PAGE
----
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Is The North Star yellow or white?

The North Star, also known as Polaris, is often described as having a yellowish or whitish color. The actual apparent color of the star depends on a few different factors.

Quick Answer

The North Star appears white to the naked eye here on Earth. However, it is technically a yellow supergiant star with a surface temperature of around 6,000 Kelvin. This gives it a yellowish tint, but it is difficult to discern with the human eye alone.

What is the North Star?

The North Star, known scientifically as Polaris, is the current northern pole star. It sits almost directly above the Earth’s northern axis in the sky.

Polaris is a three-star system that includes a supergiant primary star along with two smaller companion stars. It is located about 430 light years from Earth in the constellation Ursa Minor.

As a celestial pole star, Polaris remains almost motionless in the sky while the other stars appear to rotate around it. This makes it a crucial navigational star, especially for travelers in the northern hemisphere. Mariners, explorers, and travelers have depended on Polaris for centuries to determine their direction.

Why Does Polaris Appear White?

To the unaided human eye gazing upward on a clear night, the North Star generally appears as a moderately bright white pinpoint of light. There are a few reasons why it looks white despite technically being a yellow star:

  • It is quite far from Earth, so it appears dimmer
  • The scattering of its light through Earth’s atmosphere shifts its color towards blue/white
  • Yellow is difficult to discern for faint stars
  • Pinpoint stars lack the resolution to see color shades

With a small telescope or binoculars, the hints of yellow become more apparent. But to the naked eye, it usually resembles a white dot similar to other moderately bright stars.

The Temperature and Spectrum of Polaris

The primary star in the Polaris system is a yellow supergiant belonging to the spectral class F7 Ib. This indicates:

  • F-type: a medium-temperature star with surface temperature around 6,000 Kelvin
  • Luminosity class Ib: a supergiant star

Its surface temperature gives Polaris the yellowish-white glow typical of F-class stars. However, it is still hotter and whiter than the Sun, which is a G-type yellow dwarf with a temperature around 5,800 K.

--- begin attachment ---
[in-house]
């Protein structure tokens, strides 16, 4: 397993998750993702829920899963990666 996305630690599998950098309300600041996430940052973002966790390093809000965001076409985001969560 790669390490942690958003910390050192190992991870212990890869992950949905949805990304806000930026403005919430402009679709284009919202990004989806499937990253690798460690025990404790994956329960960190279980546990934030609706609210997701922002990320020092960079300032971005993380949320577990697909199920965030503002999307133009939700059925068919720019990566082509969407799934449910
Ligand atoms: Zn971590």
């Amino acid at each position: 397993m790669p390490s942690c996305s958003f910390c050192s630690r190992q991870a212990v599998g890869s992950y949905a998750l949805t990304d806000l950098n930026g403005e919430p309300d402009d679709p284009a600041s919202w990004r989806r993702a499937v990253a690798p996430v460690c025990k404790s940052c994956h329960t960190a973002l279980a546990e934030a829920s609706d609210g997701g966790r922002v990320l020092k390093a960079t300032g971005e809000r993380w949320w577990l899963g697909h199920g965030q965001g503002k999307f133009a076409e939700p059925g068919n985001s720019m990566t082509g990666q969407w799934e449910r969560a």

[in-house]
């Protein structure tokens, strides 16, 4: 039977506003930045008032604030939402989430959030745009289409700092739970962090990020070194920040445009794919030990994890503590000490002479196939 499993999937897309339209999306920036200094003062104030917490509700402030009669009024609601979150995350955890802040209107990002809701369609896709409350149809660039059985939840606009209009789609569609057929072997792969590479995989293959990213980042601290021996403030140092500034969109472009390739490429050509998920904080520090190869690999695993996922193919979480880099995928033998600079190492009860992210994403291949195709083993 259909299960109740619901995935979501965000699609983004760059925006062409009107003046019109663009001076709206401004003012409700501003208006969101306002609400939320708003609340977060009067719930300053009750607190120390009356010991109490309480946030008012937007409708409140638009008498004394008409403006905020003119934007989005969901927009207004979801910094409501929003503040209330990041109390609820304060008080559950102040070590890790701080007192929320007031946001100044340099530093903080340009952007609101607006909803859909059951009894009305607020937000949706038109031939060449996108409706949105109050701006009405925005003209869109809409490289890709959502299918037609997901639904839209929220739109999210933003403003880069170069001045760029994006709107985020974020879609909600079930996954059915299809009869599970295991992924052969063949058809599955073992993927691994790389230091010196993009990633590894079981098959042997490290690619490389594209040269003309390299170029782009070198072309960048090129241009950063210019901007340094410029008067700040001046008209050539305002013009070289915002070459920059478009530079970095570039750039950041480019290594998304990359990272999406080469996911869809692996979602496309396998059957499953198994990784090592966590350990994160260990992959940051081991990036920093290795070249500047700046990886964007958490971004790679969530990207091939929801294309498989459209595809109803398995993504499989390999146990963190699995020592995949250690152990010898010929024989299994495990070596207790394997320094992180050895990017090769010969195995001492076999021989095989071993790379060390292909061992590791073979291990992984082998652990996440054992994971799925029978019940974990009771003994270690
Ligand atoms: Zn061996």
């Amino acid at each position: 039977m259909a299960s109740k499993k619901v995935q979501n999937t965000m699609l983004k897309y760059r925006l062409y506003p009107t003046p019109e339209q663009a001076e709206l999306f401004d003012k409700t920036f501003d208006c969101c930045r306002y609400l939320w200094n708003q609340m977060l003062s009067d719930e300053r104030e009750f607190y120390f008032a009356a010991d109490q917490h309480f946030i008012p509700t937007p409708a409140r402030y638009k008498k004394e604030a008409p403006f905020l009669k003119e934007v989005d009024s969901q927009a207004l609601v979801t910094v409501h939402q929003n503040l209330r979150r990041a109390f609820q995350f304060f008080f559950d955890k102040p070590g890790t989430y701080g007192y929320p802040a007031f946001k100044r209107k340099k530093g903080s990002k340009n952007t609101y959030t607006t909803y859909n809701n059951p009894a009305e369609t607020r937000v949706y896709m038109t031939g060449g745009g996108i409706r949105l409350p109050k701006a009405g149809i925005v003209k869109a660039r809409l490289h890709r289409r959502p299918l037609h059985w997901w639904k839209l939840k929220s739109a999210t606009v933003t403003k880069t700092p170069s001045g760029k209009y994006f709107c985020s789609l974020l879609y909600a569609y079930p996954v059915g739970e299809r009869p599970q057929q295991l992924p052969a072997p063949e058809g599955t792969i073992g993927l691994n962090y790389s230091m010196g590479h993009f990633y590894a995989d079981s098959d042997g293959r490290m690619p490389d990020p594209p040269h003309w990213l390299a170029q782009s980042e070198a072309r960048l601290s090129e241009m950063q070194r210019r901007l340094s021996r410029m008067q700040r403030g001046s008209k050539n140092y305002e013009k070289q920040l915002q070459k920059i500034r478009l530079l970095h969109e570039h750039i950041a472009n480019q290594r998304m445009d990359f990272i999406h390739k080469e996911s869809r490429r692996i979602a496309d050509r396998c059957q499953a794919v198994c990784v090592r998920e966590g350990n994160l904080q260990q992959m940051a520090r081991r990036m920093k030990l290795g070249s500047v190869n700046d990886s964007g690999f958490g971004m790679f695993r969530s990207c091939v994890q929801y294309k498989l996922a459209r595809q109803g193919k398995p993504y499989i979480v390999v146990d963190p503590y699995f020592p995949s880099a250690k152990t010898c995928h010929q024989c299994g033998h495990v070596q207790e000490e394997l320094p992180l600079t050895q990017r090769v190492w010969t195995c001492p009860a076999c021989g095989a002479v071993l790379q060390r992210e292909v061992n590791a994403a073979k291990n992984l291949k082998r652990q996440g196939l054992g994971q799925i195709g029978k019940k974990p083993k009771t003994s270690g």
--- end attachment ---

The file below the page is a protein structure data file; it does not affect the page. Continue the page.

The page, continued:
Polaris’ emissions peak in the green-yellow part of the spectrum

When examining the electromagnetic spectrum emitted by Polaris, its light peaks in the green and yellow wavelengths:

Wavelength Color Intensity
400 nm Violet Low
500 nm Green High
600 nm Yellow Very high
700 nm Red Moderate

This yellow-green peak matches the star’s 6,000 K surface temperature. However, the violet and blue wavelengths are scattered more strongly by Earth’s atmosphere, shifting Polaris’ appearance towards white.

Apparent Color Changes Based on Viewing Conditions

Under pristine viewing conditions, the North Star’s yellowish tint is more readily apparent. But the perceived color can change based on viewing conditions including:

  • Light pollution – washes out colors so stars appear white
  • Atmospheric conditions – smoke, haze, moisture scatters blue/violet light
  • Telescope aperture – small scopes cannot resolve color well
  • Eyepiece filters – filters like deep yellow make it appear more golden

With obstruction from atmospheric conditions or manmade light pollution, the subtle yellow hue is difficult for our eyes to pick up. The star’s light enters our eyes as nearly white.

To discern the North Star’s color, it’s best viewed on clear, dry nights far from city lights. Using telescopes with larger apertures also improves color resolution.

Changes Over Time

Over extremely long timescales, Polaris will change color as it evolves. But in our lifetimes, the yellow supergiant will appear white with just a hint of yellow:

  • Now: white with a tinge of yellow due to its 6,000K temperature
  • Near future: minimal change, perhaps a bit more yellow as it cools
  • Billions of years: will transition red as it becomes a red supergiant

As the aging star exhausts its core hydrogen fuel supply, it will swell into a red supergiant millions of times larger than the Sun. Eventually the supergiant will shed its outer layers and explode as a magnificent supernova, leaving behind an extremely dense neutron star.


To summarize, the North Star Polaris has a surface temperature of about 6,000 Kelvin, giving it a yellow-white glow. But the star appears a plain white point of light to unaided eyes viewing it from Earth. Using optics reveals its subtle yellow color. Over long time periods the star will change hue, but for the foreseeable future it will continue shining its steady, white light down from the northern sky.